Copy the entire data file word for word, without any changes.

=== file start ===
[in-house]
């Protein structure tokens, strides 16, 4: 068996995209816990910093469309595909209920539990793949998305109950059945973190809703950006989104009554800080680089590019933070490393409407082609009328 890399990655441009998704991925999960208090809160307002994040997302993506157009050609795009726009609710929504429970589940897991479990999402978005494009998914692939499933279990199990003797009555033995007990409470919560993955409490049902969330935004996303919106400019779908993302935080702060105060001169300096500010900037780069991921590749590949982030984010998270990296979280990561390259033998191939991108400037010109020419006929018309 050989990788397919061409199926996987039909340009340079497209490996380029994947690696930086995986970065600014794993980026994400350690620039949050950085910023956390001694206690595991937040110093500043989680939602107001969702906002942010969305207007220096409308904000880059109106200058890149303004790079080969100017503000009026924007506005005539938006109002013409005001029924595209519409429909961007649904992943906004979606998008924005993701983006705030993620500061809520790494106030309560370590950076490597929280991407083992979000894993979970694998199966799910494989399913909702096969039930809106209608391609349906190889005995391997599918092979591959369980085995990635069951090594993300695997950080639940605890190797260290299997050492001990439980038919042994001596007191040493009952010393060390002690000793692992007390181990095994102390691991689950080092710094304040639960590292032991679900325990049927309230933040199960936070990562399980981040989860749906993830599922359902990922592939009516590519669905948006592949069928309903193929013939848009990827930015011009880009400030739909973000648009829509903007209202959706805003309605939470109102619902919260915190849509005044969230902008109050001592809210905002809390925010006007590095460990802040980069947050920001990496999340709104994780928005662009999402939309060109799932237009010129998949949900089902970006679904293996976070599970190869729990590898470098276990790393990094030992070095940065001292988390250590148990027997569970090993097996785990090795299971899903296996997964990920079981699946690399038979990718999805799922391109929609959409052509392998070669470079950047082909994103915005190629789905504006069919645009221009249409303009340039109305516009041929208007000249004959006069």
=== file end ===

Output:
[in-house]
């Protein structure tokens, strides 16, 4: 068996995209816990910093469309595909209920539990793949998305109950059945973190809703950006989104009554800080680089590019933070490393409407082609009328 890399990655441009998704991925999960208090809160307002994040997302993506157009050609795009726009609710929504429970589940897991479990999402978005494009998914692939499933279990199990003797009555033995007990409470919560993955409490049902969330935004996303919106400019779908993302935080702060105060001169300096500010900037780069991921590749590949982030984010998270990296979280990561390259033998191939991108400037010109020419006929018309 050989990788397919061409199926996987039909340009340079497209490996380029994947690696930086995986970065600014794993980026994400350690620039949050950085910023956390001694206690595991937040110093500043989680939602107001969702906002942010969305207007220096409308904000880059109106200058890149303004790079080969100017503000009026924007506005005539938006109002013409005001029924595209519409429909961007649904992943906004979606998008924005993701983006705030993620500061809520790494106030309560370590950076490597929280991407083992979000894993979970694998199966799910494989399913909702096969039930809106209608391609349906190889005995391997599918092979591959369980085995990635069951090594993300695997950080639940605890190797260290299997050492001990439980038919042994001596007191040493009952010393060390002690000793692992007390181990095994102390691991689950080092710094304040639960590292032991679900325990049927309230933040199960936070990562399980981040989860749906993830599922359902990922592939009516590519669905948006592949069928309903193929013939848009990827930015011009880009400030739909973000648009829509903007209202959706805003309605939470109102619902919260915190849509005044969230902008109050001592809210905002809390925010006007590095460990802040980069947050920001990496999340709104994780928005662009999402939309060109799932237009010129998949949900089902970006679904293996976070599970190869729990590898470098276990790393990094030992070095940065001292988390250590148990027997569970090993097996785990090795299971899903296996997964990920079981699946690399038979990718999805799922391109929609959409052509392998070669470079950047082909994103915005190629789905504006069919645009221009249409303009340039109305516009041929208007000249004959006069």